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These Android privacy apps might be distributing malware and spying on you

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In the days of omnipresent leaks, breaches and corporate or state surveillance, storing your data without protection is no longer reasonable. That’s why more and more people are looking for spaces to safely store their most sensitive private pictures, videos, and messages.

Which is exactly what privacy vault apps are supposedly made for.

With a privacy vault app, you can move all of your sensitive data to a secret, password-protected (or even encrypted) folder on your phone. That way, even if someone else has access to your device, the likelihood of them discovering anything too sensitive becomes a lot lower. It’s one of the main reasons why privacy apps are widely used to privately store photos, videos, and even other apps away from the prying eyes of cyberbullies, government agencies, and hackers.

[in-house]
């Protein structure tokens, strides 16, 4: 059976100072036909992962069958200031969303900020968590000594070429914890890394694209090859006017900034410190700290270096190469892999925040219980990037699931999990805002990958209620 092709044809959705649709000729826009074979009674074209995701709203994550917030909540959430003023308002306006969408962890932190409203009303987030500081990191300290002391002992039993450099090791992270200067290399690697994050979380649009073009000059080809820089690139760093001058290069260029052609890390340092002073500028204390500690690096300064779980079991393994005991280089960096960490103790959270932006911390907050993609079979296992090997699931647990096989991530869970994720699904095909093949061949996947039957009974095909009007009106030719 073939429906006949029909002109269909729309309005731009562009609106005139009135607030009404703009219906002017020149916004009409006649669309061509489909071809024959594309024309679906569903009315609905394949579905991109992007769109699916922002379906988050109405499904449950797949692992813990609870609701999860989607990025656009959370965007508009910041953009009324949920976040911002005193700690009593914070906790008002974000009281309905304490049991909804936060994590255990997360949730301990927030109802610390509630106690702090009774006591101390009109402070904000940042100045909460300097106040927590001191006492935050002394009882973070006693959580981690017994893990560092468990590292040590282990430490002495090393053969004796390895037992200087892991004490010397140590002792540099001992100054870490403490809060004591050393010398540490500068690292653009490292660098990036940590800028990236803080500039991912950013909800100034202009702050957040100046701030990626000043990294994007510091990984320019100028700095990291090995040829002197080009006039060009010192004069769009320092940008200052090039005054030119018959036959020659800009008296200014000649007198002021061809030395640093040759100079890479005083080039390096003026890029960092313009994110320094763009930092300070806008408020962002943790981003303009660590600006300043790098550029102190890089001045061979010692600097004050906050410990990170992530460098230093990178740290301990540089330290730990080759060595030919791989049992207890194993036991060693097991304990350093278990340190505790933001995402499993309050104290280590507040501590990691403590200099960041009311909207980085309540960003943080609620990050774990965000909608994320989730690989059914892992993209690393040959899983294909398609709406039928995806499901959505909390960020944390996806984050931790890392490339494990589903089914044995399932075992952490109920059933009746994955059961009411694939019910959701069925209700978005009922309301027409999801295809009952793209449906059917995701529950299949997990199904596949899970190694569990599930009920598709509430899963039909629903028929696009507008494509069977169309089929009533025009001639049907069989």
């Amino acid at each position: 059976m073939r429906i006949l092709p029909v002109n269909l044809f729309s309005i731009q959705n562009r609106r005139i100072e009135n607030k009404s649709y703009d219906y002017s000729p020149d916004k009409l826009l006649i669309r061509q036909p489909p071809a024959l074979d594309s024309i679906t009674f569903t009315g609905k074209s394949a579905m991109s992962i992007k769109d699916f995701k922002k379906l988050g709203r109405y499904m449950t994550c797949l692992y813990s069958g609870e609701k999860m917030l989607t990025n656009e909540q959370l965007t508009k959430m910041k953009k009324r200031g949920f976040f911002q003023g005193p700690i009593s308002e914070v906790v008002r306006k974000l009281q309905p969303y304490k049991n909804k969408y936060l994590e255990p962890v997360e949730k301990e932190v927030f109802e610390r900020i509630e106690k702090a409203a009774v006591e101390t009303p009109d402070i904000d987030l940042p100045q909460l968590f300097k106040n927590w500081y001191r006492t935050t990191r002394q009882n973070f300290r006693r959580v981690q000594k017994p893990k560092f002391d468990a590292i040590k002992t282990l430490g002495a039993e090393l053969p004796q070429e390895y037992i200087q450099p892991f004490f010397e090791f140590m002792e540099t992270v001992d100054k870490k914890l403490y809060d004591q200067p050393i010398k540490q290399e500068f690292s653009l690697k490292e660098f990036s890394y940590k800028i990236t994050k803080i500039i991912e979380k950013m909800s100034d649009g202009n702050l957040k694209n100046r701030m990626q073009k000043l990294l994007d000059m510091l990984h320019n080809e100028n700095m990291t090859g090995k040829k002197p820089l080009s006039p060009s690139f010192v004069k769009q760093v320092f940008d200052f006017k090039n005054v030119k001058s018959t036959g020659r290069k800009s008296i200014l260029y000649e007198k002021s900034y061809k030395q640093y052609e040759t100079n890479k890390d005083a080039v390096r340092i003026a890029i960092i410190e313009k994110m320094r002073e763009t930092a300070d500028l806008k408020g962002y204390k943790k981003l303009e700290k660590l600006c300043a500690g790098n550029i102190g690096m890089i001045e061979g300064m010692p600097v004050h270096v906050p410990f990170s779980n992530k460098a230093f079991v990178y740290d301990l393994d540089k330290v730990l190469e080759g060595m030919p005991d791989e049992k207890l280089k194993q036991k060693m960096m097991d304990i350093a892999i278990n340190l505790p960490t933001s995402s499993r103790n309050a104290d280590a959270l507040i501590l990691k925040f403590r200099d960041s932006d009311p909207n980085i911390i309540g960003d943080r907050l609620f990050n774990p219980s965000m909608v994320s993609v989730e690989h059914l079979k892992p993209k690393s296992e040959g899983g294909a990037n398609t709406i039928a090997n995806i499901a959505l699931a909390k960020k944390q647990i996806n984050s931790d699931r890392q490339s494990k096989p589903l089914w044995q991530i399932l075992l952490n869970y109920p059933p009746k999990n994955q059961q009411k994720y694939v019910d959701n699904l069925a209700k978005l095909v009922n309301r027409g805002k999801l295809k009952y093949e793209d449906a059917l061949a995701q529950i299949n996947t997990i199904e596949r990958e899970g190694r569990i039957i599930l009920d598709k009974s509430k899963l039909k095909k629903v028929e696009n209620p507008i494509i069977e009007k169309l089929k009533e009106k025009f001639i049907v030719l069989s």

But some of these apps do the exact opposite: they spy on you when you’re the most vulnerable, sell your sensitive data to advertisers (or worse), or even infect your smartphone with adware or malware. (Learn how to scan and remove viruses from your iPhone or Android.)

First, there’s Vault - Hide Pics & Videos, App Lock, Free Backup, an app that has been downloaded and installed 50 million times. It has been identified as either malware or spyware, but instead of removing the app from Google Play, developer cxzh.ltd simply renamed it by changing a single word and continues to offer this and 19 other apps to unsuspecting users to this day. 

Then, there’s Security Master – an all-in-one privacy, antivirus, and VPN app with 500 million installs whose developer Cheetah Mobile has been found to be “collecting all manner of private Web use data,” as well as committing ad fraud. (Update: as of March 3, 2020 Security Master has been removed from the Play store.)

And then, there’s Video Hider – Privacy Lock, the privacy app that apparently needs no permission to use your camera and simply takes your picture if you enter the wrong PIN when you open it.

CyberNews pro tip

Increase your online security and privacy by encrypting your internet connection and hiding your IP address.

Protect your data now